Wonder Woman: The Real Conflict

The Palestinian-Israeli conflict is back in the spotlight following DC’s new film and the 50th Anniversary of the Six Day War.

 

Traditionally, the words ‘DC Comics’ and ‘controversial debate’ are not ones you hear in the same sentence – outside of Comic Con that is. Yet this week, they have been brought together in an unexpected way with the release of the new Wonder Woman film. Since its release last week, Wonder Woman has sparked, not only gender debates but, to quote the Washington Post, ‘has also put the spotlight on Jewish debates over race and nationality’. The titular character, though not Jewish herself, is portrayed by Israeli actress Gal Gadot. In response to this casting choice, the film has been banned in Lebanon as Gadot, like most Israeli citizens, has served two mandatory years in the Israeli Armed Forces. Yet the spotlight on Jewish identity and Israel doesn’t stop there. The cherry on top of the sundae; Wonder Woman’s release coincides with the 50th anniversary of the Six Day War.

June 5th marks the beginning of the conflict; a conflict which only lasted until June 10th yet in those six days the power balance of the Middle East was drastically altered. Compared by many to the victory of David over Goliath, the Israeli army defeated the joint forces of Egypt, Syria and Jordan, and moved to occupy the land it holds to this day. Yet, as remarked by the prime minister Levi Eshkol at the time, the Jewish people may have ‘won the war and received a nice dowry of territory but it came with a bride whom [they] don’t like’ (The Week). In laying claim to additional territory, the Jewish State ‘found itself ruling over 1.1 million hostile Palestinians’ (The Week) particularly on the West Bank. ‘Fifty years into the occupation, Israel controls the Gaza Strip and the West Bank through repression, institutionalised discrimination, and systematic abuses’ (Aljazeera).

This tension between the Israelis and Palestinians is well known to most people. It may in fact be too well known – we have now come to accept that the situation is impossible to solve and thus have turned our gaze away from a situation which desperately requires attention and care. Yet, on this 50th anniversary, the spark has once more been struck. Amnesty International has marked the occasion by launching a ‘ new campaign calling on states across the world to prohibit settlement goods from their markets and to prevent their companies from operating in settlements or trading in settlement goods.’ (Amnesty International). The end goal of this campaign is to ‘put an end to the multimillion dollar profits that have fuelled mass human rights violations against Palestinians’ said Amnesty International.

Progress has also been made by other organizations. The International Criminal Court’s ongoing preliminary examinations into the crimes committed in Palestine and Israel are aimed at establishing reasonable basis for a further investigation. If this comes to fruition, the ICC will be the first international body with the power to criminally sanction Israeli government officials for transferring Israeli civilians into the Palestinian territories of the West Bank and East Jerusalem, as well as both Palestinian and Israeli military leaders implicated in war crimes. Furthermore, the EU has begun to label settlement goods – France in particular issued special regulations in 2016 – and preferential trade agreements with the settlements have been ended. These measures, amongst many others, have been described by Human Rights Watch as ‘the few bright lights of hope—at least for justice, and the promise to deter, one day, the ongoing Israeli crimes of land and resource theft as well as the unlawful Israeli and Palestinian attacks on civilians that characterize every outbreak of war’ (HRW). The latter statement perhaps best embodies what our aims should be, as we turn our gaze once more to Palestine; innocent civilians are at risk, in part because of our neglect. Although this preliminary steps taken by Amnesty, the EU, the ICC and HRW are a start, we must attempt to turn those ‘few bright lights of hope’ into full-blown rays of sunshine. After all, as Wonder Woman says ‘[We] cannot stand by while innocent lives are lost’ (Wonder Woman).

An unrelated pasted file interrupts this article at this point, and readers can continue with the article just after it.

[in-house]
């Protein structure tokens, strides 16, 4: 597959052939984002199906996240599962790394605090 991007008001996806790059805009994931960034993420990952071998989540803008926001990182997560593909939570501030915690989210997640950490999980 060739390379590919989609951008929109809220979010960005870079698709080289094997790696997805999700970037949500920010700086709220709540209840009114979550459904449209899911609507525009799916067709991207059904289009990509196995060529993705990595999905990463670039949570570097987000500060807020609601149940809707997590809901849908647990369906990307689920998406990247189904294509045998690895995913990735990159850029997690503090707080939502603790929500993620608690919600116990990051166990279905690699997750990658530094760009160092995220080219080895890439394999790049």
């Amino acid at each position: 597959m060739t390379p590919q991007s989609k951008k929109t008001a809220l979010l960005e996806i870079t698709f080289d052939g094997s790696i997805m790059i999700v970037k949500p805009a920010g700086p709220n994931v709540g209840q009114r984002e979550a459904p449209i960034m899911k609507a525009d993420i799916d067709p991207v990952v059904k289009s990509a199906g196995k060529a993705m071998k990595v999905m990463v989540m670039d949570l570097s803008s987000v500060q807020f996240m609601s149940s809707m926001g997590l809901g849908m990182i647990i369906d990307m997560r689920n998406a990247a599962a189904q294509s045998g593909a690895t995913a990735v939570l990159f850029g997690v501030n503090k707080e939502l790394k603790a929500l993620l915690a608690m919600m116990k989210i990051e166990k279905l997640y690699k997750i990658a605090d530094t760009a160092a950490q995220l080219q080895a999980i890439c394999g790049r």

Bibliography

O’Grady, Jeremy, ed. “The Six Day War.” Week 20 May 2017: 11. Print.

Pulliam Bailey, Sarah. “How the Jewish Identity of ‘Wonder Woman’s’ Star Is Causing a Stir.” Washington Post. Washington Post, 7 June 2017. Web.

Whitson, Sarah Leah. “Chipping Away at 50 Years of Occupation.” Human Rights Watch. Human Rights Watch, 5 June 2017. Web.

“HRW Condemns Israel’s ’50 Years of Occupation Abuses’.” Aljazeera. Aljazeera, 4 June 2017. Web.

“States Must Ban Israeli Settlement Products to Help End Half a Century of Violations.”Amnesty International. Amnesty International, 7 June 2017. Web.

Wonder Woman. Dir. Patty Jenkins. Perf. Gal Gadot, Matt Damon. DC Films, 2017. Film.

 

[Picture Source: Warner Bros]

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